Obama pushes for unity on 9/11 anniversary

WASHINGTON (AP) ? Ten years after the 9/11 terror attacks, President Barack Obama was marking the anniversary by honoring the dead and urging Americans to recapture the sense of unity kindled then but mostly long since extinguished.

Obama, a state senator from Illinois at the time of the attacks, must now help lead the nation into a new phase of healing. He has called on Americans this weekend to remember and serve, and to come together toward a joint future.

“A decade after 9/11, it’s clear for all the world to see ? the terrorists who attacked us that September morning are no match for the character of our people, the resilience of our nation, or the endurance of our values,” the president said Saturday in his weekly radio and Internet address.

The president was expected to repeat that theme Sunday in evening remarks at a Kennedy Center memorial concert, after spending the day visiting all three sites where terrorists crashed planes a decade ago, killing nearly 3,000 people.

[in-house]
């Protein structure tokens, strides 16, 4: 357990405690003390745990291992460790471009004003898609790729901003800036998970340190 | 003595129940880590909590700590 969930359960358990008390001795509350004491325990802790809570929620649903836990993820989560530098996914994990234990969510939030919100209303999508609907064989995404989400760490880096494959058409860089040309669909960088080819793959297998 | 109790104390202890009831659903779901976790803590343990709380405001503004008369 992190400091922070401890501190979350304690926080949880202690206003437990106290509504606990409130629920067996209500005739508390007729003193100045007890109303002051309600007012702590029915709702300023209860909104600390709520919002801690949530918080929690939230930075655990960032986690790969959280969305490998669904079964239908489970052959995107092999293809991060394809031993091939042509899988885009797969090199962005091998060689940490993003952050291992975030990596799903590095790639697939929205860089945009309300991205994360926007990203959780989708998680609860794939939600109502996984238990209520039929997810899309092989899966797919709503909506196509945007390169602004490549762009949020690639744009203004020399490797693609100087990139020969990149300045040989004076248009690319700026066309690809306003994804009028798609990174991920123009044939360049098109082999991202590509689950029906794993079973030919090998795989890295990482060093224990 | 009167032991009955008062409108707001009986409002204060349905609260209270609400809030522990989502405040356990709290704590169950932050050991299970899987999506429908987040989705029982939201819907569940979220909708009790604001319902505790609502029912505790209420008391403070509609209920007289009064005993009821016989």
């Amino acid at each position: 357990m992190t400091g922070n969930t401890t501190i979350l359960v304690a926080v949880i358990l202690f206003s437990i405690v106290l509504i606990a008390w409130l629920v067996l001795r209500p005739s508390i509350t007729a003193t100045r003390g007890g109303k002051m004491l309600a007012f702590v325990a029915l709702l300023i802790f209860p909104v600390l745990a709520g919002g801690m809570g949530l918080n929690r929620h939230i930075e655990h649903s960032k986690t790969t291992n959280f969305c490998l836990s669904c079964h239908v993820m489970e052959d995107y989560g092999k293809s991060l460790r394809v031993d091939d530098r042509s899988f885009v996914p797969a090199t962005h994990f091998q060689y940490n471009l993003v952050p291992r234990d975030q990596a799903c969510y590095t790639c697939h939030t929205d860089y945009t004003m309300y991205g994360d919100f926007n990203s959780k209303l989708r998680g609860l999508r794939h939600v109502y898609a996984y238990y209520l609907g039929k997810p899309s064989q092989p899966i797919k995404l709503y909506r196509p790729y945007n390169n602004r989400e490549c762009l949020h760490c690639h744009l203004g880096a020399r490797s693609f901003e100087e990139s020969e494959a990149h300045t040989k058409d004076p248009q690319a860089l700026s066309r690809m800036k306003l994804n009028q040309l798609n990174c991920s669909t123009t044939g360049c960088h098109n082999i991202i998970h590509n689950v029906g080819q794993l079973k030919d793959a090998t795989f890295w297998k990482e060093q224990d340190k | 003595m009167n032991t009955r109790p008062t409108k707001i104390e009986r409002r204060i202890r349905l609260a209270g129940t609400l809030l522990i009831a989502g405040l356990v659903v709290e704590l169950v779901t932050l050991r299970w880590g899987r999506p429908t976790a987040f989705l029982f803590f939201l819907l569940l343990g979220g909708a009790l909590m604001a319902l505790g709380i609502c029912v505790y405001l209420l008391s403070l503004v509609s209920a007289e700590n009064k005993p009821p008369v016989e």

Accompanied by first lady Michelle Obama, the president was beginning the day in New York City to take part in the memorial service at ground zero along with former President George W. Bush, among others.

From there the president was traveling to Shanksville, Pa., where airline passengers fought back against hijackers and drove a plane into the ground. It was believed the hijackers intended to fly the jet into the White House or the Capitol.

Then Obama was returning to Washington to lay a wreath at the Pentagon and attend the “Concert for Hope” at the Kennedy Center, a ceremony of music and readings intended to offer a sense of renewal.

On Saturday, the president stopped at Arlington National Cemetery to visit graves of troops killed in Iraq and Afghanistan, the two long wars he inherited and is beginning to wind down. He also spent time with his family working at a soup kitchen, and called on other Americans also to participate in a day of service.

Throughout the day, the president and his national security team tracked a tip about a possible attack being planned by al-Qaida for New York or Washington to coincide with the anniversary, but U.S. intelligence did not find evidence that terrorists had been sneaked into the country to carry out such a strike.